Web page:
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PHIL510 Introducing Philosophy for Theology

Teaching organisation

This unit involves 150 hours of focused learning. The total includes formally structured learning activities such as lectures, tutorials and online learning. The remaining hours typically involve reading, research, and the preparation of tasks for assessment. 

Unit rationale, description and aim

Throughout its history, Christian theology has always been in constant dialogue with the western philosophical tradition. This mutually enriching and often vigorous exchange continues to the present day. It is, therefore, crucial for students of theology to have a basic understanding of some of the key themes in the philosophical tradition, especially concerning the major metaphysical, epistemological and anthropological problems and theories that have animated this relationship, Specific topics covered will be drawn from a wide variety of concerns for theology, philosophy, philosophical theology and the philosophy of religion. This unit aims to provide students with a broad understanding of philosophy and its importance for theology, while also enhancing their critical thinking skills and helping them develop a level of philosophical acumen. 

Learning outcomes

To successfully complete this unit you will be able to demonstrate you have achieved the learning outcomes (LO) detailed in the below table.

Each outcome is informed by a number of graduate capabilities (GC) to ensure your work in this, and every unit, is part of a larger goal of graduating from ACU with the attributes of insight, empathy, imagination and impact.

Explore the graduate capabilities.

On successful completion of this unit, students should be able to:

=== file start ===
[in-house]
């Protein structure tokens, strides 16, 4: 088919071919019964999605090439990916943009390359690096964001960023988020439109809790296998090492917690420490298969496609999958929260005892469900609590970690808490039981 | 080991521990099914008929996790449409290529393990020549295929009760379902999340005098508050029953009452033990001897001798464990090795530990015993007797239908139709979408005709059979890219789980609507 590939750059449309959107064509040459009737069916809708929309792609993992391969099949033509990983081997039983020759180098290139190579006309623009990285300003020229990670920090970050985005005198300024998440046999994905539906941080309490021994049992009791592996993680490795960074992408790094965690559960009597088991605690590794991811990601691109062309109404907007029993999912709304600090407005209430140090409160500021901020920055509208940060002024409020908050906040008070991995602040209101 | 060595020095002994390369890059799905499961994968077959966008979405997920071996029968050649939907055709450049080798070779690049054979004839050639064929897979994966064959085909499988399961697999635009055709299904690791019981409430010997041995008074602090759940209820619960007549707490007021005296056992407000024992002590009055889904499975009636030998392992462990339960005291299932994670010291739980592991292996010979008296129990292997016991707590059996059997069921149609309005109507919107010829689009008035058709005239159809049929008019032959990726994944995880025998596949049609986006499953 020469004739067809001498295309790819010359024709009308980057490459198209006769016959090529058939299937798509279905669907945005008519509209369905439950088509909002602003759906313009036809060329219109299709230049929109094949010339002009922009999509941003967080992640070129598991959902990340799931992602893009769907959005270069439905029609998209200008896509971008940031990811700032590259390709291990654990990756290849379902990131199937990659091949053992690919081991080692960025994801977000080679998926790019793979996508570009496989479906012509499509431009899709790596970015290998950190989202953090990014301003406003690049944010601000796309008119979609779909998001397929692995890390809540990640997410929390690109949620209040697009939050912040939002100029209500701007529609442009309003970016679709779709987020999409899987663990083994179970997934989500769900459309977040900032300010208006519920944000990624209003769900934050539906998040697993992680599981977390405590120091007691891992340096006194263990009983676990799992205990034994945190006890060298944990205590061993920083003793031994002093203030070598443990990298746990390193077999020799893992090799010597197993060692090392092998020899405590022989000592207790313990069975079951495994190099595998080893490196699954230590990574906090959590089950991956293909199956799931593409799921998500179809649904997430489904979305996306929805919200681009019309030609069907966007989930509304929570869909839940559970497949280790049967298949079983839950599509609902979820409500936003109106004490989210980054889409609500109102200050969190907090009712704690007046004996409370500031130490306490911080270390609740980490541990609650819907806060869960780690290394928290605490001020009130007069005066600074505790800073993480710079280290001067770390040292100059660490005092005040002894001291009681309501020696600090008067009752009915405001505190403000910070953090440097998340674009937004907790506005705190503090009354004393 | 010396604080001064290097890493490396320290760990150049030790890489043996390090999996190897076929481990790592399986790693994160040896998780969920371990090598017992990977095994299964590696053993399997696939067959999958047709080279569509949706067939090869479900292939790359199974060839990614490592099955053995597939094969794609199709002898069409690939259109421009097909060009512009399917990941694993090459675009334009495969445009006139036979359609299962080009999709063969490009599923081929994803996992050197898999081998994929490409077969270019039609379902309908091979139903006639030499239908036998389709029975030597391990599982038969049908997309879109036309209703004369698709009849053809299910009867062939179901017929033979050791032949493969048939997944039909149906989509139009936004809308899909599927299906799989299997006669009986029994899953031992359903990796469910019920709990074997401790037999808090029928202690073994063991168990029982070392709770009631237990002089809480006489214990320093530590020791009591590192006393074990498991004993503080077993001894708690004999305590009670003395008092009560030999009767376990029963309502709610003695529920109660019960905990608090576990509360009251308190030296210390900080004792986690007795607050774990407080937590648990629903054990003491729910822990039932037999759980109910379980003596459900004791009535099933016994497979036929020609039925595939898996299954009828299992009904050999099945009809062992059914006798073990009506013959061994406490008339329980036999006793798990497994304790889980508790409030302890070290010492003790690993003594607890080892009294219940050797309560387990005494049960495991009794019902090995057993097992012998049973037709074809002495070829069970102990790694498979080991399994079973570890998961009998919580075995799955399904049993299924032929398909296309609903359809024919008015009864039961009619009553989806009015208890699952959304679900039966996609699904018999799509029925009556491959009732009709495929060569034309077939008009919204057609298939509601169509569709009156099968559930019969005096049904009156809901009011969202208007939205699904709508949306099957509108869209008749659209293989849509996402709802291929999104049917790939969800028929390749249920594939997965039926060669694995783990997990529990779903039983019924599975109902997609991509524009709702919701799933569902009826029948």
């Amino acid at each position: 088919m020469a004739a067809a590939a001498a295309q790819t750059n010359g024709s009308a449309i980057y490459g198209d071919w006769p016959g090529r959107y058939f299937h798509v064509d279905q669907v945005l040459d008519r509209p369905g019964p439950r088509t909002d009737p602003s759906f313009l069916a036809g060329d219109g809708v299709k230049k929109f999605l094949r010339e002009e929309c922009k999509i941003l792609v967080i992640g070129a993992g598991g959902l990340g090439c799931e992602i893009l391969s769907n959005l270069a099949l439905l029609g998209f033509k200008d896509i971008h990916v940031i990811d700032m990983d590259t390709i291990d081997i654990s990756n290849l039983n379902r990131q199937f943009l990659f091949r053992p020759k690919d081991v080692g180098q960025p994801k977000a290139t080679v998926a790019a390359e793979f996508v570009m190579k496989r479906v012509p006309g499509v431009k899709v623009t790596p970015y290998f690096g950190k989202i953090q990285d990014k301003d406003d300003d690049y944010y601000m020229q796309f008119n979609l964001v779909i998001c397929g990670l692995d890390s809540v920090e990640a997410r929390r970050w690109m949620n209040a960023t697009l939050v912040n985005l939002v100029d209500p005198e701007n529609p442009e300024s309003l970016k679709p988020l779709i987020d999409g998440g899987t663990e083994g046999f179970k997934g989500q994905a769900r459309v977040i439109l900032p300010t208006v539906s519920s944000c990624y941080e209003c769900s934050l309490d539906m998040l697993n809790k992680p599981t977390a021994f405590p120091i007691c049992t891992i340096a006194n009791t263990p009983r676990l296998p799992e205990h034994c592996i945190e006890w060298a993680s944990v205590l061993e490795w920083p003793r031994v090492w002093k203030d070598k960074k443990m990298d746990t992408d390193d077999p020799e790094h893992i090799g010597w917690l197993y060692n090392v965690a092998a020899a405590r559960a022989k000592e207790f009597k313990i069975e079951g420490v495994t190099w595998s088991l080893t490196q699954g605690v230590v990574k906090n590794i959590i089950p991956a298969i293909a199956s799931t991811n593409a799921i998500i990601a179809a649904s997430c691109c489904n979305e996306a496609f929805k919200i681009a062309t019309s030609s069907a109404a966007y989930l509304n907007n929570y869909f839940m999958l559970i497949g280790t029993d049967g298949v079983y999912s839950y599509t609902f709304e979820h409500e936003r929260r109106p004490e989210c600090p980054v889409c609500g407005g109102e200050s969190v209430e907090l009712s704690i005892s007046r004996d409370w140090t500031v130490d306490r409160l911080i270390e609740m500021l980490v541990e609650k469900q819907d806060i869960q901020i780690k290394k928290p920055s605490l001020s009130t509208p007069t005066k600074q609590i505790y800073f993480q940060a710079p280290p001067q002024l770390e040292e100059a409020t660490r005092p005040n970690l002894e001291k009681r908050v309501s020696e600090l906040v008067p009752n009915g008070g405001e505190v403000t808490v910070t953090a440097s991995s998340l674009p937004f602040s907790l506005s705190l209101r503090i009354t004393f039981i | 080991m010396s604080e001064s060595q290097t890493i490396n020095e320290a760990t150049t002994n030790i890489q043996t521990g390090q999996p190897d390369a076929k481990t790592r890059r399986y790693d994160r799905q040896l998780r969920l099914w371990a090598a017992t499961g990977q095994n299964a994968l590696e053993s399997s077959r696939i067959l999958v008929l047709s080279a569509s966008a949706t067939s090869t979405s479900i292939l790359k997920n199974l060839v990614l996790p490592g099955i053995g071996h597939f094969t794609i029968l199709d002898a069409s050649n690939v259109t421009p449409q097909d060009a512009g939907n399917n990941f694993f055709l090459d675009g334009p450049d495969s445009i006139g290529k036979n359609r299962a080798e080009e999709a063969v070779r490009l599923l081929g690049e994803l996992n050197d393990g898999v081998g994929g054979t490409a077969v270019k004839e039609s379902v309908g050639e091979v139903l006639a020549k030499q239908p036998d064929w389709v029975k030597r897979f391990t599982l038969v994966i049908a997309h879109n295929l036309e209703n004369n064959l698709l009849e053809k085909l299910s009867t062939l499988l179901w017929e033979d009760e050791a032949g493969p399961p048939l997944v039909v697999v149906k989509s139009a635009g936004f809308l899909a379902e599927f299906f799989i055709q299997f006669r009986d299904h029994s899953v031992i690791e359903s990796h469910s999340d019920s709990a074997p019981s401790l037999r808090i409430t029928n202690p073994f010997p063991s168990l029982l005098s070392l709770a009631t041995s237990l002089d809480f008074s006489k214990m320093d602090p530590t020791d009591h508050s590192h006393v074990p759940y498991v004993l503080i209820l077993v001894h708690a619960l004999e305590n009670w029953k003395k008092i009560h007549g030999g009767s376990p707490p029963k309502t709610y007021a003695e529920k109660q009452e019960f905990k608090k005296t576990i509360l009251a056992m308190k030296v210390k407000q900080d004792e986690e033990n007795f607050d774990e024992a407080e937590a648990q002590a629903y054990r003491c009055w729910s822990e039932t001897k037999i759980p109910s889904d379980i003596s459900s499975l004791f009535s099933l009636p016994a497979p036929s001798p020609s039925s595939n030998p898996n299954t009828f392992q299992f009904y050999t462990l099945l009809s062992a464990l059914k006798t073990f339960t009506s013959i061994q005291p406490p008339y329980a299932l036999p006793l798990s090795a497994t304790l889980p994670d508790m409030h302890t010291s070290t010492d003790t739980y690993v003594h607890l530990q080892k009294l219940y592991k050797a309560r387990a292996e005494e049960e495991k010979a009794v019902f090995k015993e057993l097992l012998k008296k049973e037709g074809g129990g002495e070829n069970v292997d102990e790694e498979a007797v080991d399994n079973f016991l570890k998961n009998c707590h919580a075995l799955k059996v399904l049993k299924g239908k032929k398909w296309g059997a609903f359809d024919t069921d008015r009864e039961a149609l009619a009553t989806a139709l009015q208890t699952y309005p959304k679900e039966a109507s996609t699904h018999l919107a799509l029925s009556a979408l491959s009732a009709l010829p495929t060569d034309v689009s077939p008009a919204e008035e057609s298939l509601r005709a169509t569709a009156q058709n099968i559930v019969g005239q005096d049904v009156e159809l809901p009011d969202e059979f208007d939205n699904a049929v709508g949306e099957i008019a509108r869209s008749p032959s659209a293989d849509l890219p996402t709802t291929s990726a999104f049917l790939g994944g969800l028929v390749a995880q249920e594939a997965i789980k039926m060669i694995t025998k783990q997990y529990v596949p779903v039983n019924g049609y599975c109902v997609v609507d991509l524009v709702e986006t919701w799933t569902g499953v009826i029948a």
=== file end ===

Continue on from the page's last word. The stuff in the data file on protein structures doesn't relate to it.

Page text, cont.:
LO1 - demonstrate understanding of key aspects of several major debates within the discipline of philosophy, and explain how these issues are of relevance to theology (GA4; GA5; GA9);

LO2 - critically analyse and assess key positions taken by philosophers within these debates, and present a well-reasoned philosophical position (GA4; GA5; GA9);

LO3 - effectively present a coherent and well-reasoned philosophical position that is reflective of an understanding of current theories and debates (GA4; GA5; GA8; GA9). 

Graduate attributes

GA4 - think critically and reflectively 

GA5 - demonstrate values, knowledge, skills and attitudes appropriate to the discipline and/or profession 

GA8 - locate, organise, analyse, synthesise and evaluate information 

GA9 - demonstrate effective communication in oral and written English language and visual media 


Topics will include a selection from the following, picking up, wherever appropriate, on points of relevance and issues arising for theological anthropology, theological epistemology and the doctrine of God:

  • the mind-body problem;
  • personal identity and selfhood;
  • the problem of freedom;
  • reason and emotion;
  • truth, meaning and knowledge;
  • perception, mind and world;
  • reason and faith;
  • justice and liberty in society;
  • meaning in/of life;
  • birth; death; life after death;
  • arguments for the existence of God;